When it comes to Explicit and Systematic Instruction in the Function of Language, the topics and purpose of Defined Learning and Defined Career tasks go a long way toward building student engagement and excitement around real-world connections. It is during this practice of solving problems and working together, that teachers can embed instruction requiring students to examine different audiences. Consider syntactical lessons (the way words are put together to form phrases or clauses) around the language used for a formal speech versus providing directions or telling a story. Perhaps grammar instruction could be included in a task that requires students to provide a written product. 

In practice, this could look like a lesson paired with the grades 3-5 Creative Designer task. Where students are asked to create a sales promotion article and/or a sales pitch, the teacher could teach language usage for the varying audiences and purposes and how students might change their word choice accordingly. For older students, these skills can be reinforced through the HS ELA We’re Not So Different: Theater task. In this task, students write a cultural collaboration play script that represents multiple cultures and includes dialogue. Research supports the benefits of this close look at language usage for students with disabilities and multilingual learners. 

As with any task, students are encouraged to have voice and choice throughout the process. This is where teachers can tap into student interests and experiences to truly enrich their learning and engagement. When it comes to teaching students with disabilities, the opportunity to provide voice and choice can lead to greater time on task, increased persistence when challenges arise, and a sense of pride for students who are able to show their learning in a way that best reflects their abilities.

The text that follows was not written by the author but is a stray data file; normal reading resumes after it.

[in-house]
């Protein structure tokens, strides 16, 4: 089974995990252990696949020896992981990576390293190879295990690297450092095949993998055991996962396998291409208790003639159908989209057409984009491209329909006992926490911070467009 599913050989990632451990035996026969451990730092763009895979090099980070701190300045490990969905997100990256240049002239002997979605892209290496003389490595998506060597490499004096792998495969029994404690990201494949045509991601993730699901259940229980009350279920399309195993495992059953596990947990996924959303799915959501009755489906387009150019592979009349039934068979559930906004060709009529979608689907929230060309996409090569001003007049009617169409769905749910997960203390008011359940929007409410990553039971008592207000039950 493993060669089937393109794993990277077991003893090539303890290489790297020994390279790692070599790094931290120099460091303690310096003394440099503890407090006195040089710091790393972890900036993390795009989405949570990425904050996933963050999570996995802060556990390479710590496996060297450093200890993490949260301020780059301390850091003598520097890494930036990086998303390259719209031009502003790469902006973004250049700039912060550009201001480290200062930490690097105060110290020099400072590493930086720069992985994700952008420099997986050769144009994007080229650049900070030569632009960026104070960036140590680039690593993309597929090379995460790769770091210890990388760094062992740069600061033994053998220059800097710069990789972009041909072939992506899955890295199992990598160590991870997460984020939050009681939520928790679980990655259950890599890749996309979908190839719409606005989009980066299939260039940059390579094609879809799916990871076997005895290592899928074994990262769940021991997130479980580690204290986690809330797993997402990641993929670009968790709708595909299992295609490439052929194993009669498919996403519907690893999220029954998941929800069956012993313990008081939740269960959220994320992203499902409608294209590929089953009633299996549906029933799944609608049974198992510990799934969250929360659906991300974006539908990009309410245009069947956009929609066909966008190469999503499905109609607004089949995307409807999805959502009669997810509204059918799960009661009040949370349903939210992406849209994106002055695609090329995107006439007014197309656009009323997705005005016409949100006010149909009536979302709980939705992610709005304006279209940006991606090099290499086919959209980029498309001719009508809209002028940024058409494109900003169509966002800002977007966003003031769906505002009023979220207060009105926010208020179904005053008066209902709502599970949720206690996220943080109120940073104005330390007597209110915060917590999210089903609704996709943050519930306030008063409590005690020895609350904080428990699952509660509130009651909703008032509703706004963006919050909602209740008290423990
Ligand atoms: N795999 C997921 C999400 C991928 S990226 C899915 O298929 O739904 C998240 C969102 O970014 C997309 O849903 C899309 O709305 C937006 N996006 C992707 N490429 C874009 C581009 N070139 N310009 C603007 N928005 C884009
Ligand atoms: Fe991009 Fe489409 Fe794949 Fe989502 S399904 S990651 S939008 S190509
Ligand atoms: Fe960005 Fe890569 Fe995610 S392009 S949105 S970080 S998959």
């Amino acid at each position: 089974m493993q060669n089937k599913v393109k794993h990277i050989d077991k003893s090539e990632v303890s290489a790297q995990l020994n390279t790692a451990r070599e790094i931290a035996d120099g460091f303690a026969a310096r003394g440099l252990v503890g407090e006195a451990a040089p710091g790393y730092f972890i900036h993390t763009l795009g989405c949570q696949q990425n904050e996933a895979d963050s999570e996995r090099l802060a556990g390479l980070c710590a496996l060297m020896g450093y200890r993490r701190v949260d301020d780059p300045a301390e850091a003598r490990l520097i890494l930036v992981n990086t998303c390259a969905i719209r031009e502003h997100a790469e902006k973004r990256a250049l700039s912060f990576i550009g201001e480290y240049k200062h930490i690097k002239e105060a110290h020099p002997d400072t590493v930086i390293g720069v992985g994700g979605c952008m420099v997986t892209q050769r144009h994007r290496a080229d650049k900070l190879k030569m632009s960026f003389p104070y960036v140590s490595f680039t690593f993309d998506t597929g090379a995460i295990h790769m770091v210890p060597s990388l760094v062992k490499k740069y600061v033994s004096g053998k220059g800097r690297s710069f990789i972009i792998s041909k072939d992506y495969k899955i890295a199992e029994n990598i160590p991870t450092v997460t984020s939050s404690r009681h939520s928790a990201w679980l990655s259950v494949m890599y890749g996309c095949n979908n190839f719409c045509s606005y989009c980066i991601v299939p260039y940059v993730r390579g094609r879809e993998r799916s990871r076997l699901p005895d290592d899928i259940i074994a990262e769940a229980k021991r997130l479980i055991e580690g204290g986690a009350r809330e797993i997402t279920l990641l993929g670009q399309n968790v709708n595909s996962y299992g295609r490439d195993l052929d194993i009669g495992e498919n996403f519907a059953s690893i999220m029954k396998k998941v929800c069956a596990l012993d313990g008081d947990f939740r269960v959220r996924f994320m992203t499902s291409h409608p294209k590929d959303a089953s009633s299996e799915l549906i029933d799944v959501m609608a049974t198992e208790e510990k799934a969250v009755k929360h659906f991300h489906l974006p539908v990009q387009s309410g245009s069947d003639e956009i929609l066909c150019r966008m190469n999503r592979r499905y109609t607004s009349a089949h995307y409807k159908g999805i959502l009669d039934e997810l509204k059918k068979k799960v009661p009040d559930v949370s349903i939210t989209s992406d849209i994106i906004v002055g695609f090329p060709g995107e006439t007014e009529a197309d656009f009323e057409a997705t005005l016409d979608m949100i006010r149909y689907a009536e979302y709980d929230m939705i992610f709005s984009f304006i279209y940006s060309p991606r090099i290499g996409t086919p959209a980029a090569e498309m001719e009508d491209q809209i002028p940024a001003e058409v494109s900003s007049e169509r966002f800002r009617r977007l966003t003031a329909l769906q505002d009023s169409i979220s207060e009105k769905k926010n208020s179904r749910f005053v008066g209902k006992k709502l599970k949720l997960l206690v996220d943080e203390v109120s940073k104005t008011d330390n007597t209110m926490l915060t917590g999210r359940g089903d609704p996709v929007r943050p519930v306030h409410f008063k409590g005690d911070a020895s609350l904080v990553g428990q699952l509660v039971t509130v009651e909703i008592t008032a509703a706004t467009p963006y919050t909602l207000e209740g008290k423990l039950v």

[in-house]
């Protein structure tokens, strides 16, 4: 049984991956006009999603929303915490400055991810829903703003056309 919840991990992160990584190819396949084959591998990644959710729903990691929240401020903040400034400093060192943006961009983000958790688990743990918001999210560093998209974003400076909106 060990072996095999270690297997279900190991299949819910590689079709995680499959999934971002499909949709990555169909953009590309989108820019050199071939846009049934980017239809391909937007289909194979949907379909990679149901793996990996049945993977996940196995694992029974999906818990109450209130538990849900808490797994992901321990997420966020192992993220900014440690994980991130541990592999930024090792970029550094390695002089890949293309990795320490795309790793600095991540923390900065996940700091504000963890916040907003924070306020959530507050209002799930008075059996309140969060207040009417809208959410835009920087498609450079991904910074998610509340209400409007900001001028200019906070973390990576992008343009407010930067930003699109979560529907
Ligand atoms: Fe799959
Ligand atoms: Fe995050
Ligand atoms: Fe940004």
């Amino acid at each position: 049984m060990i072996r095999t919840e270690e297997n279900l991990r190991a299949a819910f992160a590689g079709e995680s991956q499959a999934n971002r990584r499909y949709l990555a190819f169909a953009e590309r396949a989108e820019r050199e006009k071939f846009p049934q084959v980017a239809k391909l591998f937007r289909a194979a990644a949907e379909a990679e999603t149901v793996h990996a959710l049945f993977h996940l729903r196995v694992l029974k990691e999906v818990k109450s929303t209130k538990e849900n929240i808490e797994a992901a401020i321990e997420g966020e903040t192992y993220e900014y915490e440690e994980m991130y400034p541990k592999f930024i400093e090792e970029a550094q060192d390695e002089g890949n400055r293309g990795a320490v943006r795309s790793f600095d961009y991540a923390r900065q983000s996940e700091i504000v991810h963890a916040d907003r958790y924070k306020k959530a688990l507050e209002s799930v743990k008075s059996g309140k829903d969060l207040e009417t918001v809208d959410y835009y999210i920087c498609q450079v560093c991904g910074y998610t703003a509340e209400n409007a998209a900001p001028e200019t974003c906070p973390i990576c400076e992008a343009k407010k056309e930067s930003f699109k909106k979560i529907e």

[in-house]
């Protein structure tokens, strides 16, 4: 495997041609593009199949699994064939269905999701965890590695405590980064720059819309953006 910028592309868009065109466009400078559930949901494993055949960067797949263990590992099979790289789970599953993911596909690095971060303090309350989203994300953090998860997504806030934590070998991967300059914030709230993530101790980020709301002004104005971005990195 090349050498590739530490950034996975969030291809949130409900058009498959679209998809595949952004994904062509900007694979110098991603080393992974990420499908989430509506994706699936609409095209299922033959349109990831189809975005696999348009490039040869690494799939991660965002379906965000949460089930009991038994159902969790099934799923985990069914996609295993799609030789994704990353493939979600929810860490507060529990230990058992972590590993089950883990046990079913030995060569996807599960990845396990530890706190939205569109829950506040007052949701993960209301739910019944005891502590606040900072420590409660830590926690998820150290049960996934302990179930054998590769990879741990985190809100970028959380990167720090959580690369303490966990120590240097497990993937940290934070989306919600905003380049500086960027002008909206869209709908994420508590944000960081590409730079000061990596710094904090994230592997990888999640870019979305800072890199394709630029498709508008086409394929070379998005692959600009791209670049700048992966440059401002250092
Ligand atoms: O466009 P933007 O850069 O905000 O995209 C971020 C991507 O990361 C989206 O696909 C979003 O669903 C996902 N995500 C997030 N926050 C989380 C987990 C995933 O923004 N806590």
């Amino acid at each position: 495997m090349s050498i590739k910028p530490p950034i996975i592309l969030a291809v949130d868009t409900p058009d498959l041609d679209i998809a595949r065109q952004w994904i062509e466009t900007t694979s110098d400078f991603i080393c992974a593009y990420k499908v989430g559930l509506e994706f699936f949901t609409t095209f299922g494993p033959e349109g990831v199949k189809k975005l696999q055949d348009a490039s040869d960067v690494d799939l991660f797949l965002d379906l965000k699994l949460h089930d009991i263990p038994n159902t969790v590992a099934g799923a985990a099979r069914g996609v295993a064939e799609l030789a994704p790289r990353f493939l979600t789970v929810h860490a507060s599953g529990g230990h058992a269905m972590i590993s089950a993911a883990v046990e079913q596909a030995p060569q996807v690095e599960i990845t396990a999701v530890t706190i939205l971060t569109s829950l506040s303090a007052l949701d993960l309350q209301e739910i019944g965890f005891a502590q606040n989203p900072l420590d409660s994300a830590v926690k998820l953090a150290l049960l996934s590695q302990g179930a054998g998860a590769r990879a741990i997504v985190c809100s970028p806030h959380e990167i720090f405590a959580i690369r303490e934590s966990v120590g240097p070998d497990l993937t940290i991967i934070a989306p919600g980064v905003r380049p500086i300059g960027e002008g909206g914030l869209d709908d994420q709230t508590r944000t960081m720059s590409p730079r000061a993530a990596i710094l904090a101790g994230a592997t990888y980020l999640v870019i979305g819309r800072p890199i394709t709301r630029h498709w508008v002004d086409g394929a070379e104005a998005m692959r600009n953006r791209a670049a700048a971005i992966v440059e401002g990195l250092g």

Equitable Literacy Instruction highlights key components meant to provide a strong foundation for learners regardless of grade level. The next blog will focus on Daily Work with Complex Texts and Daily Work with Enabling Texts and how a cross-curricular focus on these areas can bolster experiences and learning for our most vulnerable students. 


Please click the links below to view the other two blogs in this 3-part series on equitable literacy through a project-based learning lens:



About the Author:

Dr. Joy Carey has more than two decades of classroom experience teaching middle school English Language Arts in both rural Pennsylvania and Arlington, Virginia. She has also served as a literacy coach and currently enjoys teaching high school English in Baltimore County Public Schools. She is passionate about writing and building connections with students. Her research focuses on how PBL influences literacy skills for middle school English Learners. Always up for a challenge, Joy works on agility training with her Border Collies in her free time.